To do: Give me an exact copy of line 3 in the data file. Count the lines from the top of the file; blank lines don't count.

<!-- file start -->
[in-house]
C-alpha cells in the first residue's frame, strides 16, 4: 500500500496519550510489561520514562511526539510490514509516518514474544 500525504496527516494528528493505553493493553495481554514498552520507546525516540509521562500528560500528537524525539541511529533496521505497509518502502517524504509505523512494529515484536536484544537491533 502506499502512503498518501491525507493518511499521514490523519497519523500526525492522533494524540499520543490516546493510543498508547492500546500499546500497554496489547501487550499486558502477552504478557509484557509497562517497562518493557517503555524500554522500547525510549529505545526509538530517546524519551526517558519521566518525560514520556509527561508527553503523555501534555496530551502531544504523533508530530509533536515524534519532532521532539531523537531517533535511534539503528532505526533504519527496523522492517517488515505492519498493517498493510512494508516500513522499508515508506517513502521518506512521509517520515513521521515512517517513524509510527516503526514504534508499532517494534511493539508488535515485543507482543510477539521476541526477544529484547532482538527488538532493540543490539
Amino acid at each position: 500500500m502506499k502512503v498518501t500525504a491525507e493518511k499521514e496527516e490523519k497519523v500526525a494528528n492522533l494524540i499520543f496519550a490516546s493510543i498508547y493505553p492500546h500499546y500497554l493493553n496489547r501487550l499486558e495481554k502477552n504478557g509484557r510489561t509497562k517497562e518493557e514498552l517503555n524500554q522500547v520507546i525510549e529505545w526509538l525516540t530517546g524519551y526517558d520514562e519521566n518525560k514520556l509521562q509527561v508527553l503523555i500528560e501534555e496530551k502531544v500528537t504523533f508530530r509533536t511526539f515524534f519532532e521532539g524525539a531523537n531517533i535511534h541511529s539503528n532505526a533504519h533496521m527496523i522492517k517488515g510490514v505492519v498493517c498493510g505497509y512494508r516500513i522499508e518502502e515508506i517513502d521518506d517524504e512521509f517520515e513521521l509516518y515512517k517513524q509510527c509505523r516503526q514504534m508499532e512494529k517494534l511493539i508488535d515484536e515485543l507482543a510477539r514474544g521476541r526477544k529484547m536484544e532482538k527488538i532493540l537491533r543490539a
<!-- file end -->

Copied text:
Amino acid at each position: 500500500m502506499k502512503v498518501t500525504a491525507e493518511k499521514e496527516e490523519k497519523v500526525a494528528n492522533l494524540i499520543f496519550a490516546s493510543i498508547y493505553p492500546h500499546y500497554l493493553n496489547r501487550l499486558e495481554k502477552n504478557g509484557r510489561t509497562k517497562e518493557e514498552l517503555n524500554q522500547v520507546i525510549e529505545w526509538l525516540t530517546g524519551y526517558d520514562e519521566n518525560k514520556l509521562q509527561v508527553l503523555i500528560e501534555e496530551k502531544v500528537t504523533f508530530r509533536t511526539f515524534f519532532e521532539g524525539a531523537n531517533i535511534h541511529s539503528n532505526a533504519h533496521m527496523i522492517k517488515g510490514v505492519v498493517c498493510g505497509y512494508r516500513i522499508e518502502e515508506i517513502d521518506d517524504e512521509f517520515e513521521l509516518y515512517k517513524q509510527c509505523r516503526q514504534m508499532e512494529k517494534l511493539i508488535d515484536e515485543l507482543a510477539r514474544g521476541r526477544k529484547m536484544e532482538k527488538i532493540l537491533r543490539a